Published on November 28, 2012
Laura Jean Grant : firstname.lastname@example.org
SYDNEY — One of the most influential albums in Cape Breton recording history has been re-released, offering generations of John Allan Cameron fans a trip down memory lane.
Here Comes John Allan Cameron, the debut album from the legendary Celtic singer and musician, is now available on CD. It’s been 44 years since it was released on vinyl in 1968.
The re-release project was spearheaded by John Allan’s son Stuart who, six years after his father’s death, continues to regularly receive messages from people across the country who fondly recall John Allan and his music.
“I hear from a lot of people now saying ‘I remember this record, my parents had it,’ and a lot of people in this country have the record and now they have the opportunity to have it again,” he said.
Stuart said it’s important to him to sustain his father’s music, describing it as a significant piece of Canadiana.
“He was really the pioneer and a lot of those songs on Here Comes John Allan Cameron were old songs to begin with, but then they became his songs. They became John Allan songs and you still go to parties today in Cape Breton and people will sing John Allan songs,” he said. “Those songs exist because he was passionate about them, he identified with them, and he made it a part of his own personality.”
In order to make the re-release of Here Comes John Allan Cameron happen, Stuart approached local producer Stephen MacDonald, the man behind many compilation albums, including the popular “Sounds of Nova Scotia” series. Stephen, who often featured John Allan on various compilation albums, said he learned even more about him in the course of working on the re-release as project director.
“I really did gain an appreciation of how much significance that John Allan had to the music scene and how really tied in (he was) to what was happening in the world, especially in the folk music scene,” he said.
“John Allan certainly stands out as being one of the early showpeople of the genre, that were entertainers as well as proficient artists and musicians,” he said. “He just loved to entertain a crowd, he loved to tell stories, he loved to make people laugh.”
Stephen said local musician and researcher Paul MacDonald was instrumental in bringing the album to life. Brought on board to enhance the liner notes, Paul soon made it his mission to find the master of Here Comes John Allan Cameron. In the process, Paul was able to find a previously undiscovered one-inch, unmixed, studio multi-track tape of the album in the basement of the home of John Allan’s brother, John Donald. That find enabled them to better restore, remix and remaster the album.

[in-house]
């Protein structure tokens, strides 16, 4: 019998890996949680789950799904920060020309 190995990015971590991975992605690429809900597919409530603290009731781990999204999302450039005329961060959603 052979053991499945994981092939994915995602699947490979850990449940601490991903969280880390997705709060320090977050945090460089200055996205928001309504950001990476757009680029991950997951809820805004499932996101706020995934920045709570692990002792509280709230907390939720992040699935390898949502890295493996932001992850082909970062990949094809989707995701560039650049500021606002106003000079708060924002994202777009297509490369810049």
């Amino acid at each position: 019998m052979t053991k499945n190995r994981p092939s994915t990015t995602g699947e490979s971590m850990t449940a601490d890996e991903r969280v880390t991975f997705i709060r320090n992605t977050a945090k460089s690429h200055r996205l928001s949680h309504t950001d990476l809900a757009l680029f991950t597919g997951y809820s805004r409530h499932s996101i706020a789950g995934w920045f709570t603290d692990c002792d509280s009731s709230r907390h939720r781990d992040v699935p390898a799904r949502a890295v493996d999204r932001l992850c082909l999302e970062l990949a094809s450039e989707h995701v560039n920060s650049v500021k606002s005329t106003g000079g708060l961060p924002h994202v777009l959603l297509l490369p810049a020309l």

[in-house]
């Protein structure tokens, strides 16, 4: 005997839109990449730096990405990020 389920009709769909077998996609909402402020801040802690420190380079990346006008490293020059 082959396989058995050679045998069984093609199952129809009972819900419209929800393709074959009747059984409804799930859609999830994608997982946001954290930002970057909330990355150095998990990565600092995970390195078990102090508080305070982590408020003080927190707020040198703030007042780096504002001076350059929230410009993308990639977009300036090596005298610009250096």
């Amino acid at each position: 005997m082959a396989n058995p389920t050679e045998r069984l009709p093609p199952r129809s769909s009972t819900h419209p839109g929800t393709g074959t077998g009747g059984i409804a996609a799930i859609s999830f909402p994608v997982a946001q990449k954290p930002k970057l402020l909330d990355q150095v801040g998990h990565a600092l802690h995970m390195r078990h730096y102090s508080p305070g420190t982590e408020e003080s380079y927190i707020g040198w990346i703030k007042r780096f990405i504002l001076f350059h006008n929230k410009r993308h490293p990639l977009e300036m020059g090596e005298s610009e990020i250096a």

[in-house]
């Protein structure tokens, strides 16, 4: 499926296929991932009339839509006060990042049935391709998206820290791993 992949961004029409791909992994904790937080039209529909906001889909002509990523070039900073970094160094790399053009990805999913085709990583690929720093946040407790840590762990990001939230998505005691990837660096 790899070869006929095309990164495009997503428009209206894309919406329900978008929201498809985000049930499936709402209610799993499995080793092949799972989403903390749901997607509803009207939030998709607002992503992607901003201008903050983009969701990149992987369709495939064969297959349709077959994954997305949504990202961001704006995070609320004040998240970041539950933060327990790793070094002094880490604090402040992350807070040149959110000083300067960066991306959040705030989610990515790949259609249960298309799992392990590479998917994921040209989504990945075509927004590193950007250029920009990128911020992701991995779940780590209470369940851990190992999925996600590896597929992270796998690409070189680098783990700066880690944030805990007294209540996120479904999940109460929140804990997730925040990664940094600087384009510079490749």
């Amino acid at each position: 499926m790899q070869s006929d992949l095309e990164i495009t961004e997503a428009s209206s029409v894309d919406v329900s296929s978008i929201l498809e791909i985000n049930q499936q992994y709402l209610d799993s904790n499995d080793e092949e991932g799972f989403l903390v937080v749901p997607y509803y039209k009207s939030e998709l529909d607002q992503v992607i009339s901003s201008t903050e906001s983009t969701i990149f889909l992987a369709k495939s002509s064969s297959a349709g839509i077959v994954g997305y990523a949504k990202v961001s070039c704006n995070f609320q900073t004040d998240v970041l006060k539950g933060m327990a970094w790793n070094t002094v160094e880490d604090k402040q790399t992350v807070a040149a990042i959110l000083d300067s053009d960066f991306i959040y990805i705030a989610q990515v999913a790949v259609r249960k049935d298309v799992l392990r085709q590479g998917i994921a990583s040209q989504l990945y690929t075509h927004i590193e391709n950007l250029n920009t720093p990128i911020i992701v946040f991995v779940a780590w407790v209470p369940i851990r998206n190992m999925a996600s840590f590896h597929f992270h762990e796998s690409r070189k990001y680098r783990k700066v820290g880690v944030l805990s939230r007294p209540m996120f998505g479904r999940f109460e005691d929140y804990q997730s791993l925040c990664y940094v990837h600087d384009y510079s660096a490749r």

Paul also completed extensive research on John Allan and the results are featured in an informative 28-page liner booklet included with the CD. The booklet contains the original sleeve notes, photographs, essays about John Allan, and details about the history of each song.
Here Comes John Allan Cameron includes Cape Breton classics like “The Four Marys,” “There Was An Old Woman From Mabou,” “Banks of Sicily,” as well as Gaelic songs and several medleys featuring John Allan playing fiddle and pipe tunes on guitar.
Stuart said it was inspiring to go back in time and listen to the results of his father’s first recording session.
“Experiences like that only happen once. There’s a first time for everything and that was his very first time,” he said. “It was just a beautiful feeling. I could hear his voice right away and the way that he described it all I could just picture it even more vividly than I could before, so it was neat.”
Here Comes John Allan Cameron is available at the Cape Breton Curiosity Shop on Charlotte Street in Sydney, the Blue Heron Gift Shop in Baddeck, the Bear Paw Gift and Craft Shop in Inverness, Cameron Music Sales in Port Hawkesbury, and online at www.johnallancameron.com, and on iTunes.